Argonne National Laboratory

Leading U.S. battery researchers say a proposed 75% cut in federal funding could set back U.S. hopes to dominate the future of batteries and electric cars, and lead to a raid of U.S. talent by China and others in the technological race.

The mood is somber this week at an annual conference in Washington, DC, where hundreds of battery researchers from universities and U.S. federal labs are presenting their latest findings, and justifying millions of dollars in U.S. government funding toward the creation of super-batteries for electric cars and the grid.

In interviews, researchers said Congress will probably largely ignore President Donald Trump's proposal, and restore much of the 2018 funding. But, given the intensity of competition for industries expected to be worth hundreds of billions of dollars in future sales, they said the best ideas could be wooed away by China, Japan, South Korea or others.

In the Trump administration's proposed Energy Department budget for next year, the funding for advanced battery research falls to about $36 million, from $140 million last year. The budget provides no funding for two showcase research programs _ a $20-million-a-year research hub at Argonne National Laboratory outside Chicago, and ARPA-E, an incubator for high-risk, high-reward battery and other energy projects. "Cutting research budgets for technologies of the future puts us at a competitive disadvantage with countries around the world who are investing in their scientists and entrepreneurs," David Sandalow, a former undersecretary of energy, told Axios.

What's behind this: Trump's rationale is that the federal government is effectively subsidizing research that, if it's justified, companies should pay for and carry out. But energy and technology experts — noting that the federal government funded the early development of today's leading technologies, including cell phones, Siri, GPS and the Internet itself — say federal support is justified given the strategic economic nature of the industries, and the competition from rivals abroad.

A level deeper: Look for a fight in Congress. Claire Curry, a researcher at Bloomberg New Energy Finance, tells Axios that Asian companies are likely to continue dominating the manufacture of batteries. But government research has deep support in Congress, based on its merits and the hard politics that many of the government labs are spread across the country, and thus provide thousands of jobs. Oak Ridge National Lab, for example, is a core part of the Tennessee economy.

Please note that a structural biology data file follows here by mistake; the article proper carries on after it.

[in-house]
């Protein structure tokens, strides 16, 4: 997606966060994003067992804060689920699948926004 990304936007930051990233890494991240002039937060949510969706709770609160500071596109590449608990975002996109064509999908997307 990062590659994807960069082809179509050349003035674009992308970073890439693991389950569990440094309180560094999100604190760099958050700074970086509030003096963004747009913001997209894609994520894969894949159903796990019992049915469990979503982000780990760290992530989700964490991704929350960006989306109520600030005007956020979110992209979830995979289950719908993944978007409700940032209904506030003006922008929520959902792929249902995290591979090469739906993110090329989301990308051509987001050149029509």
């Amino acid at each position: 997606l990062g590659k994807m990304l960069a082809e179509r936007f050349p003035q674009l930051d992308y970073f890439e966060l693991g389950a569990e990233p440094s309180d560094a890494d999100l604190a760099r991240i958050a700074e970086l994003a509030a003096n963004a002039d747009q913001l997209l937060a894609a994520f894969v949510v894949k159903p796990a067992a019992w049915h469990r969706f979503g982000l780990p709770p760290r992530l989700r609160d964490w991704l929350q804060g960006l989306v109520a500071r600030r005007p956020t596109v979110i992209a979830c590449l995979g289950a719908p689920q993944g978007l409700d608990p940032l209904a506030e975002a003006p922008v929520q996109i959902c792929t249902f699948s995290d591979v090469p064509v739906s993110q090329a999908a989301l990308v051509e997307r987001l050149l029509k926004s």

Go deeper

Louisville police declare state of emergency as Breonna Taylor decision looms

A demonstrator holds up a sign of Breonna Taylor during a protest in Louisville, Kentucky. Photo: Brandon Bell/Getty Images

The Louisville police chief declared in a memo obtained by news outlets a "state of emergency" for the department on Monday to prepare for Kentucky Attorney General Daniel Cameron's expected announcement on the Breonna Taylor case.

Of note: Louisville has witnessed more than 115 days of protests over the police killing of Taylor, an unarmed Black woman, with calls for all the officers involved to be charged.

Updated 1 hour ago - Politics & Policy

Coronavirus dashboard

Illustration: Sarah Grillo/Axios

  1. Global: Total confirmed cases as of 9 p.m. ET: 31,1833,800 — Total deaths: 962,793— Total recoveries: 21,348,410Map.
  2. U.S.: Total confirmed cases as of 9 p.m. ET: 6,833,800 — Total deaths: 199,818 — Total recoveries: 2,615,949 — Total tests: 95,841,281Map.
  3. Health: CDC says it mistakenly published guidance about COVID-19 spreading through air.
  4. Media: Conservative blogger who spread COVID-19 misinformation worked for Fauci's agency.
  5. Politics: House Democrats file legislation to fund government through Dec. 11.
  6. World: U.K. upgrades COVID alert level as Europe sees worrying rise in infections — "The Wake-Up Call" warns the West about the consequences of mishandling a pandemic.

Sen. Cory Gardner on vacant Supreme Court seat: "I will vote to confirm"

Photo: Alex Wong/Getty Images

Sen. Cory Gardner (R-Colo.) will vote to confirm President Trump's nominee to replace the late Ruth Bader Ginsburg, he announced in a statement Monday.

Why it matters: The development is a win for President Trump and Senate Majority Leader Mitch McConnell (R-Ky.). It should mean Republicans are all but assured to have enough support to hold hearings for Trump's potential nominee.

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